CABC Seminar: "Parental Substance Use and Developmental Outcomes: Implications for Prevention"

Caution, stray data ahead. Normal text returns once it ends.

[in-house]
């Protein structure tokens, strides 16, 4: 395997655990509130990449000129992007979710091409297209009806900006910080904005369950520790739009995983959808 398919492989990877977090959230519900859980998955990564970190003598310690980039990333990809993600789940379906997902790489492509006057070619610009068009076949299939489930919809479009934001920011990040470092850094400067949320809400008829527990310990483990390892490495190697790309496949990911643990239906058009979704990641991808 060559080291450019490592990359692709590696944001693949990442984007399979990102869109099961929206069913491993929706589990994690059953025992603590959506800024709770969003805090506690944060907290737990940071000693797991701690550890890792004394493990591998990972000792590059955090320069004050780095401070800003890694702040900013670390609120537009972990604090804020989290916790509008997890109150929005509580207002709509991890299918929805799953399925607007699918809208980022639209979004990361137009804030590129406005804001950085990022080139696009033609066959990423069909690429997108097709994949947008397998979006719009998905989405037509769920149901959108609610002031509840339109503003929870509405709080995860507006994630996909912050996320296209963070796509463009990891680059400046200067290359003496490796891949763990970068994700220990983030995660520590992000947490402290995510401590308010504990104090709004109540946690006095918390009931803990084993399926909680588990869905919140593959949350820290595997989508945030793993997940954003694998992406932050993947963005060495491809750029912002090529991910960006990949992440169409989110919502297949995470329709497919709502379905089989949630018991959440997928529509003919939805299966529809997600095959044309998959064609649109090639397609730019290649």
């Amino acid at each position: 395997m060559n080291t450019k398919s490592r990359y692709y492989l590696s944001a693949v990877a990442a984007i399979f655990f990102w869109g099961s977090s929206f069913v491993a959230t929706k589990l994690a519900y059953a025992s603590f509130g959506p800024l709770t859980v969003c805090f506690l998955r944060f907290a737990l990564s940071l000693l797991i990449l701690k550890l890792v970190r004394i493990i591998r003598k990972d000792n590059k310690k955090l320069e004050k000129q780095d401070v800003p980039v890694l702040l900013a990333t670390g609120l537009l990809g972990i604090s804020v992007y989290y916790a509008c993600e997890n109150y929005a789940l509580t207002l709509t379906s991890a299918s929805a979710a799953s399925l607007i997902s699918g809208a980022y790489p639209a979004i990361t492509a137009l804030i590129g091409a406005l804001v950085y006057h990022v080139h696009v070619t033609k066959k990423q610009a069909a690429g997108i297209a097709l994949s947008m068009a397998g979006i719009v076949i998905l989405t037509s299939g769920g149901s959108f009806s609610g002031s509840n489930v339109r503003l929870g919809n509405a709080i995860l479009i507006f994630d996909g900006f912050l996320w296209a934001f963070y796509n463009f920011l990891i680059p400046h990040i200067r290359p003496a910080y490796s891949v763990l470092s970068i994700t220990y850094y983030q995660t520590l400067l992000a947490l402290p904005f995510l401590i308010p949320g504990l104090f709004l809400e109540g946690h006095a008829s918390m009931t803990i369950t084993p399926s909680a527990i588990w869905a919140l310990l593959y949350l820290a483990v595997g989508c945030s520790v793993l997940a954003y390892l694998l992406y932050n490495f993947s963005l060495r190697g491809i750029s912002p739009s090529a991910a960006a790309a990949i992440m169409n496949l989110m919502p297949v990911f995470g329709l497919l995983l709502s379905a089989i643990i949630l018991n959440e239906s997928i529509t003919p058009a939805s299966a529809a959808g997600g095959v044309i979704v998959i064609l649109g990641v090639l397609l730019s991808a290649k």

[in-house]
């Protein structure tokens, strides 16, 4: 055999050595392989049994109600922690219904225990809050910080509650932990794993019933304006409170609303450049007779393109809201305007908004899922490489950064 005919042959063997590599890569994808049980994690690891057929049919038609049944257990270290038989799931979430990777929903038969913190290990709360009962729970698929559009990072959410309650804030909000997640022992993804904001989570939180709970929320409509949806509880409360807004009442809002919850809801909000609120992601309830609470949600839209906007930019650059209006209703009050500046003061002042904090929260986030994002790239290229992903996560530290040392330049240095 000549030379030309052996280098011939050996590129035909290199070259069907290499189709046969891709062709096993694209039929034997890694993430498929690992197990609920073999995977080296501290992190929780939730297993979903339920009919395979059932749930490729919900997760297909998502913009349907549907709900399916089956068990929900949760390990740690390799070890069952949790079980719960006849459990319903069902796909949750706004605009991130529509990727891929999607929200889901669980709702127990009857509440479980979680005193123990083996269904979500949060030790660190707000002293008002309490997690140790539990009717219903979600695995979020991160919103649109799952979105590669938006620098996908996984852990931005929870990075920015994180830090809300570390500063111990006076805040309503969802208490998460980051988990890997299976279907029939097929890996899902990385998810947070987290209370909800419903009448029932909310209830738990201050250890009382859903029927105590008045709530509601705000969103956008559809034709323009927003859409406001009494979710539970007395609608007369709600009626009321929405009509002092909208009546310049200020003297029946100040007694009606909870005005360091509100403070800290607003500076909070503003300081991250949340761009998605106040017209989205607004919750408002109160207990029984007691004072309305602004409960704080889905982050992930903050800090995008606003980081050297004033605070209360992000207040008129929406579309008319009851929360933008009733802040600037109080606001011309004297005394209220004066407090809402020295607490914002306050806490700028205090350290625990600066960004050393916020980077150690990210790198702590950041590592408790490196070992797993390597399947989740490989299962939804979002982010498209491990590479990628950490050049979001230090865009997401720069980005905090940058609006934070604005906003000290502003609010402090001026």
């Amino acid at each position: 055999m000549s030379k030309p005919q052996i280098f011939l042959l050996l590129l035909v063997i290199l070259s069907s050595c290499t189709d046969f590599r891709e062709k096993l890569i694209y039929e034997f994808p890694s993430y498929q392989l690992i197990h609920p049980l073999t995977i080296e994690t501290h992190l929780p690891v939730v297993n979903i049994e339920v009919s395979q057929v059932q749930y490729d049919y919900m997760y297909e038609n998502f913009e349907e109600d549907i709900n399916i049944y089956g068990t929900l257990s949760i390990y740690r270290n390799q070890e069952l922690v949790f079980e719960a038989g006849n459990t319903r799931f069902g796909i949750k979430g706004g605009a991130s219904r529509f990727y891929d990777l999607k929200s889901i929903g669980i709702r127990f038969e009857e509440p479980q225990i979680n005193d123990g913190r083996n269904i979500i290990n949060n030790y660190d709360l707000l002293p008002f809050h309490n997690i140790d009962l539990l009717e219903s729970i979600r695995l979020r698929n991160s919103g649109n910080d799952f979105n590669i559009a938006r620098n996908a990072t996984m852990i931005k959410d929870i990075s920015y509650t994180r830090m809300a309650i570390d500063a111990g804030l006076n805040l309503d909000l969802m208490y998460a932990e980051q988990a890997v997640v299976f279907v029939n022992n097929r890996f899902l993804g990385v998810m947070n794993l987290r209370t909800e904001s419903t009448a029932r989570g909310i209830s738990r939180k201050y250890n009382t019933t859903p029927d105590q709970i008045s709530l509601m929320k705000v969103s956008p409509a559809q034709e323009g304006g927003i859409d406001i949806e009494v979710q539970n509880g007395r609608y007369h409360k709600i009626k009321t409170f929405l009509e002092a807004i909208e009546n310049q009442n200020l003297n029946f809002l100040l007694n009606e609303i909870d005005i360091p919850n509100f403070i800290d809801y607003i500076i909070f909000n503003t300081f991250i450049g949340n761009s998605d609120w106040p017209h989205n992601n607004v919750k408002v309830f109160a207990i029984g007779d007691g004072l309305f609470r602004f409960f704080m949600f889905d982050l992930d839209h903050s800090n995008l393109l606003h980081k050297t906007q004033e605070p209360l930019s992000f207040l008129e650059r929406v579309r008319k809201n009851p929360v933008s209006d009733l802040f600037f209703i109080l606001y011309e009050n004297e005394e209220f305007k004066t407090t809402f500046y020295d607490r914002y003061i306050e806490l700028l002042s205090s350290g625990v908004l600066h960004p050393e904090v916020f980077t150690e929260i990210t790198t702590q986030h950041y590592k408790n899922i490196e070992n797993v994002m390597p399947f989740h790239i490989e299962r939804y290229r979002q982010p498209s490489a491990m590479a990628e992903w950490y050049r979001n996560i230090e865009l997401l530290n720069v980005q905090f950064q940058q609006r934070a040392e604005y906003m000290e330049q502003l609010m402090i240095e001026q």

Dr. Eiden's research focuses on understanding developmental trajectories among children at risk for maladjustment due to multiple adversities linked to parental substance abuse, as well as early childhood interventions designed to ameliorate these risks and promote competence. Her studies, many of which follow cohorts of children across multiple developmental stages (e.g., birth to adolescence), seek to understand developmental mechanisms that may explain the association between parental risk factors and child outcomes (e.g., infant-parent attachment, parent-child self-regulation, individual differences in children's autonomic and stress reactivity, and immune/inflammatory mechanisms). She has a particular interest in prenatal and early childhood interventions for substance using parents, with the goal of promoting family health, including positive developmental cascades for children. Current projects include a randomized clinical trial to promote co-parenting and reduce father hazardous drinking in expectant parents; a translational (human-animal) study of prenatal tobacco and cannabis exposure effects on middle childhood outcomes in a sample recruited in pregnancy; developmental pathways to violence, victimization, and substance use in a sample exposed to cocaine and other substances in utero; a collaborative study on the effects of prenatal cocaine on early brain functional connectivity and behavior; and collaborations on two randomized clinical trials: to enhance alternatives to eating in infancy and to prevent postpartum smoking relapse by breastfeeding promotion.